California lawmakers on Tuesday killed legislation that would ban the use of the “affluenza” defense, stopping what would have been the first such ban in the nation.
State assemblyman Mike Gatto introduced the bill after a wealthy Texas teenager was given only probation last year for killing four people and injuring others in a drunk-driving accident. His lawyers successfully argued that he had been so coddled by his affluent parents that he couldn’t be expected to appreciate the rules of law or the consequences of his actions. The sentence sparked outrage, seen by many as an obscene example of privilege begetting privilege and inequity in the justice system.
“In our justice system, people who have means already have advantages,” Gatto said in introducing the bill before a legislative committee. “They have access to the better lawyers, they have access to better relationships and they know how the system works. And the idea of a defendant saying that a life of privilege and an upbringing of means somehow makes that defendant absolve him or herself of personal responsibility for a heinous act really is insulting to the intelligence of just about everybody who interacts with the justice system, and those of us who care about making sure that the justice system is blind.”
Gatto’s bill originally defined the notion of affluenza as the argument that a “defendant may not have understood the consequences of his or her actions because he or she was raised in an affluent or overly permissive household.” One issue raised by other lawmakers on the committee was the use of the phrase overly permissive, which some worried could apply to poor children with absentee parents as much as a rich kid who got to do whatever he wanted.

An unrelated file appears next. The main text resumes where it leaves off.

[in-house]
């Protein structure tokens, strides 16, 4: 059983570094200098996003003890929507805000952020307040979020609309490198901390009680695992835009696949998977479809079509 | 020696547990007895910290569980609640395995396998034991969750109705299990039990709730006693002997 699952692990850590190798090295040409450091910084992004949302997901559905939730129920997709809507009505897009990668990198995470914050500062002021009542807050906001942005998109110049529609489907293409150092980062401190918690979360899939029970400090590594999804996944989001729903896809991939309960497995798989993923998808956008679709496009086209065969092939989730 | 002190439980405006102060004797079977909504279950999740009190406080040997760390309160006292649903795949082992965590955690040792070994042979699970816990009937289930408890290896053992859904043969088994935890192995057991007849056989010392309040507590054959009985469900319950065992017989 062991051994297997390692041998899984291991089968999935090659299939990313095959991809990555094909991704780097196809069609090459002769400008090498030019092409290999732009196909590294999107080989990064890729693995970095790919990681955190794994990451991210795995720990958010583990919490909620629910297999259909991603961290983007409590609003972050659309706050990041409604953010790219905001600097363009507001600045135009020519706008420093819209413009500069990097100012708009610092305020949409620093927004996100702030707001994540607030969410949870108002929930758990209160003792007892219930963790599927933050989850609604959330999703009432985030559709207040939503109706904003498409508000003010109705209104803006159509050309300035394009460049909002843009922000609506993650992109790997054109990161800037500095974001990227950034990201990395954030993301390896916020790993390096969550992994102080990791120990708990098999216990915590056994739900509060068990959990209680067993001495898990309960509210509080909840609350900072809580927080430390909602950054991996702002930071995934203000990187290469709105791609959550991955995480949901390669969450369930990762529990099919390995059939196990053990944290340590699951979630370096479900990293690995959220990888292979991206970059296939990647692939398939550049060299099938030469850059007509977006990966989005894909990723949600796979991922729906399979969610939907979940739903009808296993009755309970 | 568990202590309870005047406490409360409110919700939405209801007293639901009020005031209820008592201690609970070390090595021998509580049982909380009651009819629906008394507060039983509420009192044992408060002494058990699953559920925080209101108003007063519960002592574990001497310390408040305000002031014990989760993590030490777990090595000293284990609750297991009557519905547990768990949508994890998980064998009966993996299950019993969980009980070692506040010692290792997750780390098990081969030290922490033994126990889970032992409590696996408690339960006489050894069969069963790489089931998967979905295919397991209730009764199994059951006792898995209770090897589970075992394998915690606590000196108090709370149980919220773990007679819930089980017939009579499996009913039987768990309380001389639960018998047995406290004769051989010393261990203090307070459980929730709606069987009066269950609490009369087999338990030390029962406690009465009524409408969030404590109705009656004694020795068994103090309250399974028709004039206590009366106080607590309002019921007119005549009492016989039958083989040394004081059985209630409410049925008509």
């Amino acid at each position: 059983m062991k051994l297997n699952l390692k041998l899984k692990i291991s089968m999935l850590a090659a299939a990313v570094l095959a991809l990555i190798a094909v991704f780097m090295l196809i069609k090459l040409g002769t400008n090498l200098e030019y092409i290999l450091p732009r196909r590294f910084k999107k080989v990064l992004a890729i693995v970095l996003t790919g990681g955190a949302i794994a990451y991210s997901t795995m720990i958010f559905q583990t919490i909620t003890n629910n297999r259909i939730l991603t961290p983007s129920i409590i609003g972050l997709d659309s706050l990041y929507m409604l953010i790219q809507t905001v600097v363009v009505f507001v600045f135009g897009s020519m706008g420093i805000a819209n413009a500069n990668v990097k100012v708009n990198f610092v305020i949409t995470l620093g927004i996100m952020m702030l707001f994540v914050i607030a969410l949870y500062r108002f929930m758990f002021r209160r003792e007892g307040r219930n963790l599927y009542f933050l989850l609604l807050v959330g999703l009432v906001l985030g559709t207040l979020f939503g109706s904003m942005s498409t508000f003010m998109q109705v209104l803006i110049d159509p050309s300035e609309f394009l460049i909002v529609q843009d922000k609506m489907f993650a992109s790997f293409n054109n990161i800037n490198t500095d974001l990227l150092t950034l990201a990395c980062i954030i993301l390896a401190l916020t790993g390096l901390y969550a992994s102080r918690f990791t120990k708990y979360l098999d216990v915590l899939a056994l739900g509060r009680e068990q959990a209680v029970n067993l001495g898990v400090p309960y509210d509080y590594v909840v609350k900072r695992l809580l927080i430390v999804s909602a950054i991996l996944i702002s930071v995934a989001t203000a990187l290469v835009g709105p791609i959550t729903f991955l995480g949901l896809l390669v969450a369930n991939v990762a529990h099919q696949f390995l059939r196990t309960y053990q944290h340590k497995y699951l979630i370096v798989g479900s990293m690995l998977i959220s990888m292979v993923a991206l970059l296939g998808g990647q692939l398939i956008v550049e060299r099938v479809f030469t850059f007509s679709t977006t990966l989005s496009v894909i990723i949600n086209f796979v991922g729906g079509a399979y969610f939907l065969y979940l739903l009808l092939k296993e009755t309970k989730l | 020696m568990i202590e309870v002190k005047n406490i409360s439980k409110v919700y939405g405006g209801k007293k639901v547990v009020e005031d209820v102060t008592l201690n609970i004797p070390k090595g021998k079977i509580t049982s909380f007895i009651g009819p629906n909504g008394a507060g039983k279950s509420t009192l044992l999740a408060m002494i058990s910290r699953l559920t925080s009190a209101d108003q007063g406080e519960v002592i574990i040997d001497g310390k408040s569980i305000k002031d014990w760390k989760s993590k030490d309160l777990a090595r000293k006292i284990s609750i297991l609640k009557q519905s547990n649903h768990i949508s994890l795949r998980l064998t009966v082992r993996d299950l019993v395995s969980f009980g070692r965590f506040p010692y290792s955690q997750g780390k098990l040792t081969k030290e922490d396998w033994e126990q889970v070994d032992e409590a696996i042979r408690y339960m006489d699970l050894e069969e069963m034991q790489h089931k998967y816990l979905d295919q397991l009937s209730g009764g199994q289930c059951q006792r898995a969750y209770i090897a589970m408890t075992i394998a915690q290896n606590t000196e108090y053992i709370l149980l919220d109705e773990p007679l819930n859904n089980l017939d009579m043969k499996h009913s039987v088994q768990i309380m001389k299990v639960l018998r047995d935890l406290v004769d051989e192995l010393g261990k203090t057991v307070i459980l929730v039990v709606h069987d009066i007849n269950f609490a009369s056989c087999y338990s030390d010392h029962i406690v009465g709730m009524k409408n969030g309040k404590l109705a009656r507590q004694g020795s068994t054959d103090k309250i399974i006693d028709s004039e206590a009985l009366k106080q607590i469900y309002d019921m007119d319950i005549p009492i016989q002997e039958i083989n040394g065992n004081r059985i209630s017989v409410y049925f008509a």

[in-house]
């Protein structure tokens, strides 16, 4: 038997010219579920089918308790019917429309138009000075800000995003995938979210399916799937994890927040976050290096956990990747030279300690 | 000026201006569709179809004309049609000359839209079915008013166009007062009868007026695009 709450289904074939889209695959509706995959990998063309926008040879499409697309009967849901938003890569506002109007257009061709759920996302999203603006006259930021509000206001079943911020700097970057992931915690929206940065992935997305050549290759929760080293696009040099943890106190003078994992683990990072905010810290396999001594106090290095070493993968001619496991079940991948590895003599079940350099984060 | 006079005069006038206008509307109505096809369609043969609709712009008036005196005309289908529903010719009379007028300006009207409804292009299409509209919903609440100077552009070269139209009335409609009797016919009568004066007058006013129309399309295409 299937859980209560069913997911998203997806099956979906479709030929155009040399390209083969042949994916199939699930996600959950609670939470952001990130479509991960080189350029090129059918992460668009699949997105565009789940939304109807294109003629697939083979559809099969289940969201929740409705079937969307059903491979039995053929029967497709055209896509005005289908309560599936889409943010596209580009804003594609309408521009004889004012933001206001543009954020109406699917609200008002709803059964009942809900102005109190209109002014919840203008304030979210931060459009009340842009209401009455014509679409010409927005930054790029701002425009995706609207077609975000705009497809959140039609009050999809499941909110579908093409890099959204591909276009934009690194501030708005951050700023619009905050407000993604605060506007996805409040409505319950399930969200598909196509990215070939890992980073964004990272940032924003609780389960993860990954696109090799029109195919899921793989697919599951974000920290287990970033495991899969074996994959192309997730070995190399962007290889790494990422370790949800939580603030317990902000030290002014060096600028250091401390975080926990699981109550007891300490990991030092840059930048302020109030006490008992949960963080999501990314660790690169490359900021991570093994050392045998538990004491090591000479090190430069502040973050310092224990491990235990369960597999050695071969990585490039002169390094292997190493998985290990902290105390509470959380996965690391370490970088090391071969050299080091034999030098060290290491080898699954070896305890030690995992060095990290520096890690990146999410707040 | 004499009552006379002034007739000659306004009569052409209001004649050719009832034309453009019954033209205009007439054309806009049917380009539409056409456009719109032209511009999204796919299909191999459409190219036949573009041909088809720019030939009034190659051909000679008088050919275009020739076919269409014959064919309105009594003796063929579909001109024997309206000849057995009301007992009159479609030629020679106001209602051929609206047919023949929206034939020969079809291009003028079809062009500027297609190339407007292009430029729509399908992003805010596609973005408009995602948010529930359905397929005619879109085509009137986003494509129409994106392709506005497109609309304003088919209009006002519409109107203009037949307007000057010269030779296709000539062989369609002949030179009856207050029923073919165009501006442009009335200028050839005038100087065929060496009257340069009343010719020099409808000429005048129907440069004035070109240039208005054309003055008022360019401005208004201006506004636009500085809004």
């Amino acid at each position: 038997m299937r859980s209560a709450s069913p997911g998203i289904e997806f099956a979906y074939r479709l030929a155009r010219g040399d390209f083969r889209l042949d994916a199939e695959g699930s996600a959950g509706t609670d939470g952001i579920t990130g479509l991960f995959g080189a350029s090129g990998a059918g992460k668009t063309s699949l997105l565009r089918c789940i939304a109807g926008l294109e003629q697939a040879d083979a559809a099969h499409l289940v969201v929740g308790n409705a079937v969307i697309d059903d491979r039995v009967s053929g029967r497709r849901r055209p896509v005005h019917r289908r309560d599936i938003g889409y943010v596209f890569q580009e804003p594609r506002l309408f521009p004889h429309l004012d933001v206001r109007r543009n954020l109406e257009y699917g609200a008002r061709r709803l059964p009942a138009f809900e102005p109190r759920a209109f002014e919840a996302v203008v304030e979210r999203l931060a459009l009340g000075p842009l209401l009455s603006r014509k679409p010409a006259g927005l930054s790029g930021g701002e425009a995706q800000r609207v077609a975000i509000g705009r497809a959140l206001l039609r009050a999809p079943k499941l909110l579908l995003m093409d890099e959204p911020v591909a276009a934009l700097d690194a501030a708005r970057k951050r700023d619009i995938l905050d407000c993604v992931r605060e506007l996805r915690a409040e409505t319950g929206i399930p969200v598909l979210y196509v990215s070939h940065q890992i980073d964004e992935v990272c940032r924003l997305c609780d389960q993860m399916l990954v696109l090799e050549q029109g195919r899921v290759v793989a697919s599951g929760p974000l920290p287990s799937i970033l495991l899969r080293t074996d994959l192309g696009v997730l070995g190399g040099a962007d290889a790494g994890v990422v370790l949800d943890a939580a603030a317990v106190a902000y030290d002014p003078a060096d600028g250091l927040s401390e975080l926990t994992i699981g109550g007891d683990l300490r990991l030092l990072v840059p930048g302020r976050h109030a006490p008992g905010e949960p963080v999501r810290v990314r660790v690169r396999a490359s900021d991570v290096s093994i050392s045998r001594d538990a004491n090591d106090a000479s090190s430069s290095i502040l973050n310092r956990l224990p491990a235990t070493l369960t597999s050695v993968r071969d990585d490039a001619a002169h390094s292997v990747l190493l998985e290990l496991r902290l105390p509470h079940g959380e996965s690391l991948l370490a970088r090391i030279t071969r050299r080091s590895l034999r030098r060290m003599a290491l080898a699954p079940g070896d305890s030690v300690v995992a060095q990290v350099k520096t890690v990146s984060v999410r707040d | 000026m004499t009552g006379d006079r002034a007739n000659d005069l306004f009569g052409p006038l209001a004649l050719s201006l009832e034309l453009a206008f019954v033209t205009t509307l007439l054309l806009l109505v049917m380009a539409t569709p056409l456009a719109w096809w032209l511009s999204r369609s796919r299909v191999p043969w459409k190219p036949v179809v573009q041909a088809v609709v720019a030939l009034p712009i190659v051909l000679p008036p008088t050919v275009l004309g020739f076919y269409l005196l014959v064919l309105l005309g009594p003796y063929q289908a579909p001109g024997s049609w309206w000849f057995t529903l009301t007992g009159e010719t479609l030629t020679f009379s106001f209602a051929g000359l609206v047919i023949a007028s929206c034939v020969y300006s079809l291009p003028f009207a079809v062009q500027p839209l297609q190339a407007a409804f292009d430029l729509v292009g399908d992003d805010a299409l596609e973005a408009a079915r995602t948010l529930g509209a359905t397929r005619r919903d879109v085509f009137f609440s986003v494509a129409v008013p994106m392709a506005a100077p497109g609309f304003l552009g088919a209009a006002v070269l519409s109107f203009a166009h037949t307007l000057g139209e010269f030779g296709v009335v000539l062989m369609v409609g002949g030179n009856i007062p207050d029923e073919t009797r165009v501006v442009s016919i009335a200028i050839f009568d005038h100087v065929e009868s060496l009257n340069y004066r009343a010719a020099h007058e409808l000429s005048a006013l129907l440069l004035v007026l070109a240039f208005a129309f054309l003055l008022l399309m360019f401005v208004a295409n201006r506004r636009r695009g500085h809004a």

Opponents of the bill, though sympathetic to its intent, argued that it’s generally not a good idea to put limitations on legal defenses, that the bill presumed a jury couldn’t determine on its own the worth of a defense, and that such restrictions may prevent certain facts from coming forward during a trial.
Gatto also refused to accept an amendment supported by the chair of the committee, assemblyman Tom Ammiano, who wanted to build exceptions and affirmations of constitutional protections into the bill. “We are trying to prohibit the affluenza defense,” Gatto said, adding that he had “real heartburn” about writing “into the statute all the times where the defense could be used.”
Before voting against the bill, Ammiano, a Democrat, said he would have preferred Gatto accept the amendments offered by the committee. The two Republicans on the committee voted to support the bill, and the rest of the members, all Democrats, abstained. Those abstentions essentially counting as nay votes, the measure failed. The ban would have prohibited the use of affluenza as a defense or a mitigating factor in sentencing. Gatto, a Los Angeles–area Democrat, has said that while the high-profile case happened in Texas, he was attempting to be “proactive” in California.
In June 2013, Texas teenager Ethan Couch stole beer from a Walmart, drank enough for his blood-alcohol content to be three times the legal limit, got in his pickup truck, lost control and sped it into a group of people who were helping a woman with a stalled car on the side of the road near Fort Worth. Four people died. Others, including many crammed into his vehicle, were injured. Thanks in part to a psychologist who argued that Couch’s wealth was so extreme he couldn’t separate right from wrong, the then 16-year-old was given 10 years’ probation and ordered to attend rehab for the intoxication manslaughter and assault charges. In February, Judge Jean Boyd reaffirmed that sentence in a private hearing, denying prosecutors’ second request for 20 years in prison.
At the end of the committee hearing on Tuesday, the possibility of “reconsideration” was raised, meaning Gatto might bring his bill before the committee again at another time. But that would likely require a compromise that lawmakers did not appear ready to make on Tuesday.